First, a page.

The foregoing results imply that, although weather conditions like precipitation and temperature drive the decrease and increase of rabies cases in the long run, respectively, interventions directly targeted to dogs should be intensified to eradicate rabies since the impulse in the present number of rabies cases has the largest contribution to the future number of rabies cases. Nevertheless, precipitation and temperature, being natural indicators of rabies cases, will guide the implementation of control interventions strategically. In the long run, it is strategic to intensify the catching of free-roaming dogs when dogs are more active which usually falls during the summer season. Furthermore, we suggest that the mass dog vaccination and castration campaigns should be conducted before the summer season since we expect that the rabies cases will rise after summer. This targeted vaccination schedule would ensure the dogs’ immune protection against rabies even before the onset of the projected peak during the summer season. Also, early castration will keep the dog population from increasing dramatically, thereby minimizing interactions and maintaining herd immunity. Therefore, we recommend the inclusion of these findings in the information campaign materials of the CVO to educate the community about the effects of weather on the future trends of rabies cases. In this way, dog owners will also be properly informed and be able to apply proper precautionary measures on their own volition.

The study is mainly focused in Davao City, Philippines, hence the application of this methodology to other localities in the country may result in unique findings. On a global scale, applying the methodology of this paper to other countries with more than two seasons (e.g. USA [11]) will potentially result in different co-integrating relationships between the rabies cases and weather components. We would also like to point out that the quantitative analysis may be affected by underreporting of rabies cases, which is a major constraint in data collection of notifiable diseases [17]. Finally, all the statistical modeling procedures conducted were based on the protocols of Becketti [18].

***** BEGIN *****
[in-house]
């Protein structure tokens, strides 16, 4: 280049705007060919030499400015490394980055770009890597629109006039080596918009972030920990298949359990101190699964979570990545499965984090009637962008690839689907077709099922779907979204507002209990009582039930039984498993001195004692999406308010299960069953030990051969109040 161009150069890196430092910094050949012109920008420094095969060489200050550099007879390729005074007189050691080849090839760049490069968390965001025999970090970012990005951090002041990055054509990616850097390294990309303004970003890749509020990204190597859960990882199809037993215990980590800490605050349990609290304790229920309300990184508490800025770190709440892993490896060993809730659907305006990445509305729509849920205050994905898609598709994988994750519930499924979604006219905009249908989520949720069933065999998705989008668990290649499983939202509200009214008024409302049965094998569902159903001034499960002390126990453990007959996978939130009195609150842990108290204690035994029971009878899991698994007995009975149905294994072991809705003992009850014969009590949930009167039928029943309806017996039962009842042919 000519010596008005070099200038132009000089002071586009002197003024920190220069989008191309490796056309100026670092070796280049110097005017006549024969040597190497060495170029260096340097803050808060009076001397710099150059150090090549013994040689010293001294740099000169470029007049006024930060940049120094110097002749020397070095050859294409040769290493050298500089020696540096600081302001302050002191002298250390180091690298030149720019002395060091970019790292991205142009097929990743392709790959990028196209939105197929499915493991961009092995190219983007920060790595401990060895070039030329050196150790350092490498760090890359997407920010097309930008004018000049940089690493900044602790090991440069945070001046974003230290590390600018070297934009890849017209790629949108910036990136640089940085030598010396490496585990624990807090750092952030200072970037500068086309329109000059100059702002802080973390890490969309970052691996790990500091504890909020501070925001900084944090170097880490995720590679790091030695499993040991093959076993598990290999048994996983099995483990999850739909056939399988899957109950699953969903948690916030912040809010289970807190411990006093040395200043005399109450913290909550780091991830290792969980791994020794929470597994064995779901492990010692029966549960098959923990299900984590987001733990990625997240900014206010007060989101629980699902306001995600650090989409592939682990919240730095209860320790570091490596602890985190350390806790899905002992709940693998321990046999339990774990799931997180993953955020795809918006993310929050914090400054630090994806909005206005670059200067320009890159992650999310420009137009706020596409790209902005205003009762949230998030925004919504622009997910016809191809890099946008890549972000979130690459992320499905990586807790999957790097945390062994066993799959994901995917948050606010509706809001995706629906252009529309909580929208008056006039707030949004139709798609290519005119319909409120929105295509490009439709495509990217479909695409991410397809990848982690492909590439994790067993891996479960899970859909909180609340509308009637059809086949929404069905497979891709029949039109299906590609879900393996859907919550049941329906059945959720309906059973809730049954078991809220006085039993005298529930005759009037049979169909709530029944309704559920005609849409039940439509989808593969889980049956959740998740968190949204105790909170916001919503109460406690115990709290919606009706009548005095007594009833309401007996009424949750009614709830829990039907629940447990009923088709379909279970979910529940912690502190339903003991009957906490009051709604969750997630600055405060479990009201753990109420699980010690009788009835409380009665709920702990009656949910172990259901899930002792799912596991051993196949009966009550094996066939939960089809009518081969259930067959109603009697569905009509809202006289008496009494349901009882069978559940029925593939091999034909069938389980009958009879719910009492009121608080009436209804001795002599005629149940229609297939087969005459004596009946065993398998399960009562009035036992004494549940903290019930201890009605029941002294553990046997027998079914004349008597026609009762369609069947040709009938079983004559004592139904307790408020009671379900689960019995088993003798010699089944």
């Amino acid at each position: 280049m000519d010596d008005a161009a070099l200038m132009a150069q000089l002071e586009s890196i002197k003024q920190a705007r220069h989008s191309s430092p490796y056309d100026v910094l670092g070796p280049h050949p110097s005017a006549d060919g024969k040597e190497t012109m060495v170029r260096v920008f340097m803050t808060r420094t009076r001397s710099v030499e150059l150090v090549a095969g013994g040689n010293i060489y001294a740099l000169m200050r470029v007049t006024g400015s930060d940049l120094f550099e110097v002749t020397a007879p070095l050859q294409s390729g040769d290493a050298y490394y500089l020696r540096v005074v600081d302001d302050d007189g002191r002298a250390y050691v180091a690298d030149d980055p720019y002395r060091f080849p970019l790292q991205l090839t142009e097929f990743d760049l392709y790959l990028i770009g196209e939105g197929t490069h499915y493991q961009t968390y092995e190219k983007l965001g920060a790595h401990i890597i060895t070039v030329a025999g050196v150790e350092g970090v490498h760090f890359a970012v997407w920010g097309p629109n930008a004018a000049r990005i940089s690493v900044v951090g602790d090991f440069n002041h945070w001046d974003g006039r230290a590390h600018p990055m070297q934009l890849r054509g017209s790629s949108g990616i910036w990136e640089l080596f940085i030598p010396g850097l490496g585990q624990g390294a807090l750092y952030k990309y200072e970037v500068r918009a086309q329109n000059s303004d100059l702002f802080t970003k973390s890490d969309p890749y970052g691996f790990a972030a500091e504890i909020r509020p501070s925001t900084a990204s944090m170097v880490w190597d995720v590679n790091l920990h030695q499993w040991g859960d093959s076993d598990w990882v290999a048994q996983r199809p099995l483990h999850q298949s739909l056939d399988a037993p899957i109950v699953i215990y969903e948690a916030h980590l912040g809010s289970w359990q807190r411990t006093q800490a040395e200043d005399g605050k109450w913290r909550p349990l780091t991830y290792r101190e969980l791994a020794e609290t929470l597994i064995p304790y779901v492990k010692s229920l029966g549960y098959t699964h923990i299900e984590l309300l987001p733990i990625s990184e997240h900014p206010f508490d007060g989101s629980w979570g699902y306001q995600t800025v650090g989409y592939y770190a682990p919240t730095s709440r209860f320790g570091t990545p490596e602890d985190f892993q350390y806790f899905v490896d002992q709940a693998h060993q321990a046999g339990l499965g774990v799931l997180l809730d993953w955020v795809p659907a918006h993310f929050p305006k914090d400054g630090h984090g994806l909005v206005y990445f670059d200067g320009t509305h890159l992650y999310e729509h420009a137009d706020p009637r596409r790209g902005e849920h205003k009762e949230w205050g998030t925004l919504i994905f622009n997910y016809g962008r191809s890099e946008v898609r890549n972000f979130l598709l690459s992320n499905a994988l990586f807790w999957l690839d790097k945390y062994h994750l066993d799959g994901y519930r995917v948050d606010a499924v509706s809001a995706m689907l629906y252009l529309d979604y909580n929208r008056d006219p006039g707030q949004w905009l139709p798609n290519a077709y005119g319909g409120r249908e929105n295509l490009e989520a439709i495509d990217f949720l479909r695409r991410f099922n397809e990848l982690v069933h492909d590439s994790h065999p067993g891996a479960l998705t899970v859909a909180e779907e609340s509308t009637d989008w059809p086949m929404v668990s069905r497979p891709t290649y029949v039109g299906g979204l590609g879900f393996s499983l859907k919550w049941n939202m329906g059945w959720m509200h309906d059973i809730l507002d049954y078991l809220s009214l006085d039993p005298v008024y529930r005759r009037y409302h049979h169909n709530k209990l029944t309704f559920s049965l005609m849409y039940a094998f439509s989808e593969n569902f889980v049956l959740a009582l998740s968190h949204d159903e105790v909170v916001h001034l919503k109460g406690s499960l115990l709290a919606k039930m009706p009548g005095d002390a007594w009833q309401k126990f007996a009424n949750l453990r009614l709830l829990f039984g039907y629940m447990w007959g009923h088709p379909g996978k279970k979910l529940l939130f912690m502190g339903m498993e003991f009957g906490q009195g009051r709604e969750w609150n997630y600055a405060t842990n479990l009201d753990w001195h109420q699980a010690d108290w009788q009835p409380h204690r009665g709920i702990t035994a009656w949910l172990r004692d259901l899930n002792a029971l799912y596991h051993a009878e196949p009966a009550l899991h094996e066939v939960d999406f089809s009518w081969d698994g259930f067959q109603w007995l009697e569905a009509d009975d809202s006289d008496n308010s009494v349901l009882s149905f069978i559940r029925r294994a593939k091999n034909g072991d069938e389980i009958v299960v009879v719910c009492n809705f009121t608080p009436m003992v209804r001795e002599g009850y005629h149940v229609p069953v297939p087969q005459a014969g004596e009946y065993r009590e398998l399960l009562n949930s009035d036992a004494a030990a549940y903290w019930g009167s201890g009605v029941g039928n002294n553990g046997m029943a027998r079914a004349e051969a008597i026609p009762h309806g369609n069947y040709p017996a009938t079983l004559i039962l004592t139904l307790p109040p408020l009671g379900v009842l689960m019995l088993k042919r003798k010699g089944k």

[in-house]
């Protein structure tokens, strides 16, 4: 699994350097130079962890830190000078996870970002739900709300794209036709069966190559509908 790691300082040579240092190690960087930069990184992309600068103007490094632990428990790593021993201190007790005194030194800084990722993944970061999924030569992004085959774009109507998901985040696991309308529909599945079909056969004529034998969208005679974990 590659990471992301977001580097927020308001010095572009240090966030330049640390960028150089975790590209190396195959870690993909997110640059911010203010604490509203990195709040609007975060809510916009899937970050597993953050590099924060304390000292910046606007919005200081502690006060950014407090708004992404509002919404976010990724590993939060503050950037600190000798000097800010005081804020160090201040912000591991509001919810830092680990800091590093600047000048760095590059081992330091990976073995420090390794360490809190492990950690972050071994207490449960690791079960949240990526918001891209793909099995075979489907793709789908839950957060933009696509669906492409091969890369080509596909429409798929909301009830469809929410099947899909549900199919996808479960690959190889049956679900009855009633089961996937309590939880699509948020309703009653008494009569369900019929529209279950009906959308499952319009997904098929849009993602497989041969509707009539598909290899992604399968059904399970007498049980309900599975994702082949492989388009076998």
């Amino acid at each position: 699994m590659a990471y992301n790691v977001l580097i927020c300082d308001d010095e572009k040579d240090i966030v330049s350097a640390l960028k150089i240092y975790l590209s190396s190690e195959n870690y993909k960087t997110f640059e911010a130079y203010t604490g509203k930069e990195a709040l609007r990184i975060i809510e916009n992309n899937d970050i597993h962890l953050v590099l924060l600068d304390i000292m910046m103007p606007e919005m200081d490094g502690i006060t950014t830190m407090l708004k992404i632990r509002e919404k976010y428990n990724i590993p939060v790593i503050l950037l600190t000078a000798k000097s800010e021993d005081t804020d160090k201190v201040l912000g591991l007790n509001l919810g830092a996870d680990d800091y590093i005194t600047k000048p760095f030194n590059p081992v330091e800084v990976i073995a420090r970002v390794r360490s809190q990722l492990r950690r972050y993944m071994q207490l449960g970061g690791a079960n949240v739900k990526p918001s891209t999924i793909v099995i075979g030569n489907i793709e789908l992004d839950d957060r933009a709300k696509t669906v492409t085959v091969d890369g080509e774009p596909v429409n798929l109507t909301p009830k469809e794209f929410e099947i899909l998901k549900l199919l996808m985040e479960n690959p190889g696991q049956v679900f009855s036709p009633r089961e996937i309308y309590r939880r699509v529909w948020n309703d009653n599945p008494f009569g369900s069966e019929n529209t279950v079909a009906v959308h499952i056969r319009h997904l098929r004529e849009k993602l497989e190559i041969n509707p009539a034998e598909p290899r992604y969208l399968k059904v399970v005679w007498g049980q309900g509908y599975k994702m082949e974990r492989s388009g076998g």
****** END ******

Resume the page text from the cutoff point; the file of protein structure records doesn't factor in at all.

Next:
The Philippines’ goal is to be rabies-free by 2022. The local government of Davao City has been intensifying campaigns to eliminate rabies with the following strategies: vaccination, castration, impounding, and the conduct of information and education campaign (IEC) sessions. To our knowledge, this is the first report in the country which demonstrates the impact of weather components such as precipitation and temperature on canine rabies incidence via cointegration analysis. Our results show that canine rabies in Davao City is weather-sensitive, therefore projecting the rabies incidence using the established long-run relationship of reported rabies cases and the weather components obtained in the study is possible. These results can be useful in formulating targeted strategies for rabies control based on weather patterns, e.g. intensification of mass dog vaccination prior to the summer season. The analysis of this paper can be further applied to other infectious diseases that are hypothesized to be driven by weather patterns provided that sufficient time-series data for disease incidence and weather variable (e.g. amount of rainfall, the temperature in degree Celsius, etc.) are available.

Supporting information

S1 Table. Optimal lag-length selection for the positive rabies cases.


S2 Table. Lag-length selection for Johansen’s test for cointegration.



We also acknowledge Dr. Gloria N. Marquez, Arlene Lagare, Janice H. Mendoza, and Ma. Noreen J. Eng from the Davao City Veterinarian Office (CVO) for providing the data and assisting in the data collection.